Kepler mission confirms over 100 new exoplanets

It's the biggest haul since the K2 mission began.

Michelle Starr Science editor
Michelle Starr is CNET's science editor, and she hopes to get you as enthralled with the wonders of the universe as she is. When she's not daydreaming about flying through space, she's daydreaming about bats.
Michelle Starr
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Artist's impression of the Kepler mission.


A giant new haul of planets outside the solar system has been added to the list of those found by the ongoing Kepler missions. Led by the University of Arizona, an international team of astronomers has confirmed the existence of 104 exoplanets. It marks the biggest collection of planets discovered by the K2 mission, the Kepler space telescope's second round of planet-hunting.

The 1,284 confirmed planets announced in May were from Kepler's first stage, which ended in 2013 when the Kepler craft malfunctioned. It was brought back online in 2014.

The new planets bring the number of confirmed Kepler planets to 3,473.

"This allows the astronomical community ease of follow-up and characterisation, and picks out a few gems for first study by the James Webb Space Telescope, which could perhaps provide information about their atmospheres," said Steve Howell, project scientist for Kepler and K2 at NASA's Ames Research Center in Mountain View, California.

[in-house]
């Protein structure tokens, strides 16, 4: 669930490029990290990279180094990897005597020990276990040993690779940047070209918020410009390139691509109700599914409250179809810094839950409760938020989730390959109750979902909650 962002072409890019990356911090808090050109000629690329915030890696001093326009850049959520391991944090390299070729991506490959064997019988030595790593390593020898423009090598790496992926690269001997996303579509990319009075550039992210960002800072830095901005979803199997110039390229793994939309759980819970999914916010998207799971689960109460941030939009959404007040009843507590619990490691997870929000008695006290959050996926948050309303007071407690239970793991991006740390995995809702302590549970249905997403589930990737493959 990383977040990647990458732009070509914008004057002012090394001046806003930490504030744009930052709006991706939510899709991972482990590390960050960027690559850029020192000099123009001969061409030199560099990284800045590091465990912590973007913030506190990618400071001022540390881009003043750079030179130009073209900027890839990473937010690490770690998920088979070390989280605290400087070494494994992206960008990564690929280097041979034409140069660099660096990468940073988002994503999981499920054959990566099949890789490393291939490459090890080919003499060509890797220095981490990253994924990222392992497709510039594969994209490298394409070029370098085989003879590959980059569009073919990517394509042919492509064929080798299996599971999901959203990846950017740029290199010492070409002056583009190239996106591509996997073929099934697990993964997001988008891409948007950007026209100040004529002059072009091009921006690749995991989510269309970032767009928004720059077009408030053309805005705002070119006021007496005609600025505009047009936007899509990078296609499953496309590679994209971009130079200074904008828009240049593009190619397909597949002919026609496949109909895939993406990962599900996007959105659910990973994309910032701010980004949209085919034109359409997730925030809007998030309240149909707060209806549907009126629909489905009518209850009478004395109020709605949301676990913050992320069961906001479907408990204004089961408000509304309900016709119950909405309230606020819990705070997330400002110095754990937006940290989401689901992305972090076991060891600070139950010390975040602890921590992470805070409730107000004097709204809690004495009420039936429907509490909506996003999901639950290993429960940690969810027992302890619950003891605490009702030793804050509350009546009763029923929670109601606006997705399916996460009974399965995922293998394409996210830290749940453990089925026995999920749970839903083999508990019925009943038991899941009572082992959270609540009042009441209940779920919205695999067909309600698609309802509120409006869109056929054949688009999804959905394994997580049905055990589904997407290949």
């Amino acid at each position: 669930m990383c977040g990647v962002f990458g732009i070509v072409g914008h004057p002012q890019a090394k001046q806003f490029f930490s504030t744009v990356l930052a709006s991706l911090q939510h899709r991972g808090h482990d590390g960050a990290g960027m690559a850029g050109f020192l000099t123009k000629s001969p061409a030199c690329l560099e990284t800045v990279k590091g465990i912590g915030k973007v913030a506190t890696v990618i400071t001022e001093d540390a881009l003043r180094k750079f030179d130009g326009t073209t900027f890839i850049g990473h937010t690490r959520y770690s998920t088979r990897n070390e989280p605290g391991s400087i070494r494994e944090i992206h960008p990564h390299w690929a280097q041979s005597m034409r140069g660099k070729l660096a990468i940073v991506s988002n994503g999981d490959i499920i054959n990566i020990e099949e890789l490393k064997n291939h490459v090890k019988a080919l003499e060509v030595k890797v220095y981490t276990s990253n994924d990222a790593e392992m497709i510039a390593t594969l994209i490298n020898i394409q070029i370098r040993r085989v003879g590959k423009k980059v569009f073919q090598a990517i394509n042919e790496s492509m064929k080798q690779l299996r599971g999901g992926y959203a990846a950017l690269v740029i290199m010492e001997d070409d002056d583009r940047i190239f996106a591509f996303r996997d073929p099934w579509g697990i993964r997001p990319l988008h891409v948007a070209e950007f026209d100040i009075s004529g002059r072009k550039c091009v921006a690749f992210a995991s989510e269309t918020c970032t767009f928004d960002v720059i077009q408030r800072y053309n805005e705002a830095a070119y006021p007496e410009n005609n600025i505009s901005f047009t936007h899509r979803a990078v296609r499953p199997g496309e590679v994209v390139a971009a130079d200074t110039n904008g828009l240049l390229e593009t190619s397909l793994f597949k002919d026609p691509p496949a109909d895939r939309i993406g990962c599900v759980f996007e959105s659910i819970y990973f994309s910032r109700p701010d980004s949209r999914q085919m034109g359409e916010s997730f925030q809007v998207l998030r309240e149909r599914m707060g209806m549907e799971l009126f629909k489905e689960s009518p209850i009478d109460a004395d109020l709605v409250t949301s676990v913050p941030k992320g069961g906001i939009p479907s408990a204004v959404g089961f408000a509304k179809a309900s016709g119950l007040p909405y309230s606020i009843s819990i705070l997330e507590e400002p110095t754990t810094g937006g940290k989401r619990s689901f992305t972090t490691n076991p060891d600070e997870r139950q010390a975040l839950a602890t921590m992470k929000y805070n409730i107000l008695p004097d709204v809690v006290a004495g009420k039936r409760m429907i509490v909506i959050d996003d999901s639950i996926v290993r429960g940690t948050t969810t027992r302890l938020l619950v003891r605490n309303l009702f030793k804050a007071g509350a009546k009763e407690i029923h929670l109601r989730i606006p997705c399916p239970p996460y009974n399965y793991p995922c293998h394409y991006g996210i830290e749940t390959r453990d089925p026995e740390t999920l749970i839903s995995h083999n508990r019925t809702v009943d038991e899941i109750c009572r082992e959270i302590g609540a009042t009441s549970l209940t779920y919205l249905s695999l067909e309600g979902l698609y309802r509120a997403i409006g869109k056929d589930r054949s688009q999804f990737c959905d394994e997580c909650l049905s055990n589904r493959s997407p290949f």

Kepler finds exoplanet candidates by studying the stars, looking for regular dips in their brightness levels. These are caused by planets orbiting between Kepler and the star. The planets are confirmed by follow-up observation of these stars by ground-based telescopes. In the case of this study, the team used the Gemini North telescope and the W.M. Keck Observatory in Hawaii, the Automated Planet Finder in California, and the Large Binocular Telescope in Arizona. Of the 197 candidate planets Kepler identified, the team confirmed 104.

At least four of the new batch of planets could be rocky planets, like Earth or Mars. These four planets are located 181 light-years from Earth in the direction of the constellation Aquarius, orbiting a star less than half the size of the sun. They are all between 20 and 50 percent larger than Earth's diameter and have very orbits between 5.5 and 24 days. Although their orbit is so tight, they are still potentially within K2-72's "Goldilocks zone" -- that is, not too cold and not too hot to support life.

More research will need to be conducted on the planets to determine how many of them could support the conditions for the emergence of life.